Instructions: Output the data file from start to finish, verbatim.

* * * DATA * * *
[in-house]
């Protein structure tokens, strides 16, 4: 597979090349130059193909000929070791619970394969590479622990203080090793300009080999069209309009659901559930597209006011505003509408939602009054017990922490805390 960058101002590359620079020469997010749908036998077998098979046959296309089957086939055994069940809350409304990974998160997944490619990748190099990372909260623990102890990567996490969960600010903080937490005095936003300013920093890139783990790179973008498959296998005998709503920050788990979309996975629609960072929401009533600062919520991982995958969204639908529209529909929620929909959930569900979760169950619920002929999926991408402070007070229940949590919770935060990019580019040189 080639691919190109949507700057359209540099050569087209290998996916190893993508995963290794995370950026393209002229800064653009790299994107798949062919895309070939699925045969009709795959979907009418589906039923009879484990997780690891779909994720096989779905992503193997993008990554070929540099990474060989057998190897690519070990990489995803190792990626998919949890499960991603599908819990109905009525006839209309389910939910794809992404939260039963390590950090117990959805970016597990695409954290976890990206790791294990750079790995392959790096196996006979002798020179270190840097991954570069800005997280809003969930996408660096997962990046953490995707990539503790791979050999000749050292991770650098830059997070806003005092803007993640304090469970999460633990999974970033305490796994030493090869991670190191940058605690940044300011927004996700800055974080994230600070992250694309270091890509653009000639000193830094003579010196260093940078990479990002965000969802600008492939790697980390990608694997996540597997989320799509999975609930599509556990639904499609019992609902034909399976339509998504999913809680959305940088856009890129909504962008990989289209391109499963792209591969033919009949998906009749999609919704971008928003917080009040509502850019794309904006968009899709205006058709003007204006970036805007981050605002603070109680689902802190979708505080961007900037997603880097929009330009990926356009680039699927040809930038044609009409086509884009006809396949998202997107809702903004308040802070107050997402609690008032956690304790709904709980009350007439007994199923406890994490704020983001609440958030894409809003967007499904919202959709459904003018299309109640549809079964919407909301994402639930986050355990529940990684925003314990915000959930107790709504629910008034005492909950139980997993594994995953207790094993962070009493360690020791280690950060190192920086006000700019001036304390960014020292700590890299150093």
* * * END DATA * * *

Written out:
[in-house]
């Protein structure tokens, strides 16, 4: 597979090349130059193909000929070791619970394969590479622990203080090793300009080999069209309009659901559930597209006011505003509408939602009054017990922490805390 960058101002590359620079020469997010749908036998077998098979046959296309089957086939055994069940809350409304990974998160997944490619990748190099990372909260623990102890990567996490969960600010903080937490005095936003300013920093890139783990790179973008498959296998005998709503920050788990979309996975629609960072929401009533600062919520991982995958969204639908529209529909929620929909959930569900979760169950619920002929999926991408402070007070229940949590919770935060990019580019040189 080639691919190109949507700057359209540099050569087209290998996916190893993508995963290794995370950026393209002229800064653009790299994107798949062919895309070939699925045969009709795959979907009418589906039923009879484990997780690891779909994720096989779905992503193997993008990554070929540099990474060989057998190897690519070990990489995803190792990626998919949890499960991603599908819990109905009525006839209309389910939910794809992404939260039963390590950090117990959805970016597990695409954290976890990206790791294990750079790995392959790096196996006979002798020179270190840097991954570069800005997280809003969930996408660096997962990046953490995707990539503790791979050999000749050292991770650098830059997070806003005092803007993640304090469970999460633990999974970033305490796994030493090869991670190191940058605690940044300011927004996700800055974080994230600070992250694309270091890509653009000639000193830094003579010196260093940078990479990002965000969802600008492939790697980390990608694997996540597997989320799509999975609930599509556990639904499609019992609902034909399976339509998504999913809680959305940088856009890129909504962008990989289209391109499963792209591969033919009949998906009749999609919704971008928003917080009040509502850019794309904006968009899709205006058709003007204006970036805007981050605002603070109680689902802190979708505080961007900037997603880097929009330009990926356009680039699927040809930038044609009409086509884009006809396949998202997107809702903004308040802070107050997402609690008032956690304790709904709980009350007439007994199923406890994490704020983001609440958030894409809003967007499904919202959709459904003018299309109640549809079964919407909301994402639930986050355990529940990684925003314990915000959930107790709504629910008034005492909950139980997993594994995953207790094993962070009493360690020791280690950060190192920086006000700019001036304390960014020292700590890299150093």